No one is suggesting that it isn't good to use a range of strategies to teach literacy. Children should have opportunities from the start to express themselves orally, listen attentively, enjoy hearing stories and poems, improve their comprehension of language, and so on. When we talk of synthetic phonics alone, we're talking about identifying written words.
Ask unconfident five-year-olds to choose which strategy to use and what happens? Their eyes dart all over the page, backwards and forwards and to the picture. They guess and then look at the teacher to see if they've got it right -and it's likely they haven't. That's not good for independence, understanding or self-esteem.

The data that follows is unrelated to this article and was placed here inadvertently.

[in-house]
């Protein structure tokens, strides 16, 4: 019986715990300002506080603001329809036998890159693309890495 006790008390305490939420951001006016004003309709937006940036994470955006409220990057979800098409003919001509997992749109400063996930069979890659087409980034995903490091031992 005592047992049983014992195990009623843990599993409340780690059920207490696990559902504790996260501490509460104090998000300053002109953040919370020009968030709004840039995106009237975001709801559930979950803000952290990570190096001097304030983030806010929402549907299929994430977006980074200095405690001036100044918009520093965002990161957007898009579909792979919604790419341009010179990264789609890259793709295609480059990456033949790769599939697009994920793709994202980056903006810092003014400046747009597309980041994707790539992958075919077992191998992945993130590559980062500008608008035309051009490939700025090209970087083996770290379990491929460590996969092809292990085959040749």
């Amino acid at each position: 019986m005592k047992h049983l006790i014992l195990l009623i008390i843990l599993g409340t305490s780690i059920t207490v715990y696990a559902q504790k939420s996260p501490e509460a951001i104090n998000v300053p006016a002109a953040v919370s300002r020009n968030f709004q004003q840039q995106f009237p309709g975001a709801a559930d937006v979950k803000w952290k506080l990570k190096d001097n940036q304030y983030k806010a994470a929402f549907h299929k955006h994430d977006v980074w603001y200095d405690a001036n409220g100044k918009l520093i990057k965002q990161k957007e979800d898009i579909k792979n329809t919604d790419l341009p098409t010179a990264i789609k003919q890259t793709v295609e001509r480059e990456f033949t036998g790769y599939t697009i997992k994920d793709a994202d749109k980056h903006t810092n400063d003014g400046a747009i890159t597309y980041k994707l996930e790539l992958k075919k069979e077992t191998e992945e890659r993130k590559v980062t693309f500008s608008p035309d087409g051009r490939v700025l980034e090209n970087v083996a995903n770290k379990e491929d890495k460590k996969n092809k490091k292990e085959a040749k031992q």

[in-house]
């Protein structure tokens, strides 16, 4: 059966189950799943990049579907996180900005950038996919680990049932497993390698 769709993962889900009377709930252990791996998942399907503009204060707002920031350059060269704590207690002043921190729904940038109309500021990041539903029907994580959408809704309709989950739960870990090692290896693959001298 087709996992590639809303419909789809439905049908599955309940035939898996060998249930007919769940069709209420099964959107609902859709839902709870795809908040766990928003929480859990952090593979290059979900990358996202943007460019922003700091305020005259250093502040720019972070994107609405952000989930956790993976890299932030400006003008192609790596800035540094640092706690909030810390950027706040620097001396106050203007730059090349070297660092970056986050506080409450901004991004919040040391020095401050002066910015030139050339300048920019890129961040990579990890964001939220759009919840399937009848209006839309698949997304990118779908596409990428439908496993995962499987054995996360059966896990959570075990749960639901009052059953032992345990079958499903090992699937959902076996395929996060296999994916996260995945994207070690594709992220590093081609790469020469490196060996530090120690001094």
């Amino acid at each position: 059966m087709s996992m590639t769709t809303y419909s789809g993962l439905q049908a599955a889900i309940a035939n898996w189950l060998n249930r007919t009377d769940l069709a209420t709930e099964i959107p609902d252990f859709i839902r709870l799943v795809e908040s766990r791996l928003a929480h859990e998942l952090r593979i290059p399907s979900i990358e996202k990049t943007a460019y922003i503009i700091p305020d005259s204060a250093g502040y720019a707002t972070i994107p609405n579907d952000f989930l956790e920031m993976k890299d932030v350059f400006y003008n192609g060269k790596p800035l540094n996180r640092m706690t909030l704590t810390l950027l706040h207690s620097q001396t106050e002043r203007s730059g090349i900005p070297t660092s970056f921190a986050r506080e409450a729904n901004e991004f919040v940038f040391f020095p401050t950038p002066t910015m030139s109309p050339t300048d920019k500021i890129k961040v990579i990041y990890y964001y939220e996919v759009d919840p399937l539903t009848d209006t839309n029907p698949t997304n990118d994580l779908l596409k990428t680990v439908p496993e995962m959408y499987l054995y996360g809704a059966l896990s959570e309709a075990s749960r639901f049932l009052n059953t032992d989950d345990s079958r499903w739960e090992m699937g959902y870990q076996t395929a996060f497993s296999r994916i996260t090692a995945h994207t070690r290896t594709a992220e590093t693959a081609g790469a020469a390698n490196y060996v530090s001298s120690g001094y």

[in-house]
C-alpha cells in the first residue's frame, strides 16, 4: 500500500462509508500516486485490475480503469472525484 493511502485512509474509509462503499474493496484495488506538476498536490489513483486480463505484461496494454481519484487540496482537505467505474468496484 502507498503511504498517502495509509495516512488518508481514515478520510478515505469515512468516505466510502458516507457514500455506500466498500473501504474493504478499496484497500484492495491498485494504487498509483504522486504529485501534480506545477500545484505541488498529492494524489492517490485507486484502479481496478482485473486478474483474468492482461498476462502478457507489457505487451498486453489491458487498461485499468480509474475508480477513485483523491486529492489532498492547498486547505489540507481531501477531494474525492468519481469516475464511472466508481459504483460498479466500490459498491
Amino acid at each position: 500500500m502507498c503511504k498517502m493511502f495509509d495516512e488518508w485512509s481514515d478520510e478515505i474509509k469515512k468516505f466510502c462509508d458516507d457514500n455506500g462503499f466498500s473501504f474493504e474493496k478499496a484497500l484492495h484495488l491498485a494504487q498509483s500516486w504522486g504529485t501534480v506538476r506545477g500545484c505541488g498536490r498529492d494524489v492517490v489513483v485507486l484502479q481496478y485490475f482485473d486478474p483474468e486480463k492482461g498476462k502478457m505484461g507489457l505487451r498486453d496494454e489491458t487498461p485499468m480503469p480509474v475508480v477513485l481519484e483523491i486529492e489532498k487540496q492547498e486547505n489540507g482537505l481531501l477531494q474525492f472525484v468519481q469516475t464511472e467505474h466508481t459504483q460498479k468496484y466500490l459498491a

Teach children from the start that letters represent sounds and we read them from left to right and they know what they're doing.
All children benefit from synthetic phonics, but that is most true for those who find phonics difficult. When these children are told to choose from a range of strategies, they naturally choose to guess from context, picture cues, memory, initial letters. The very children who need most help in decoding get the least practice. As they get older and face more complex text, the other strategies fail.
I hope doubting teachers will soon listen to the arguments for synthetic phonics alone, and find out about this method for themselves. Children's futures are at stake. See www.rrf.org.uk for more information.
Elizabeth Nonweiler 3 The Chase, Donnington Newbury, Berkshire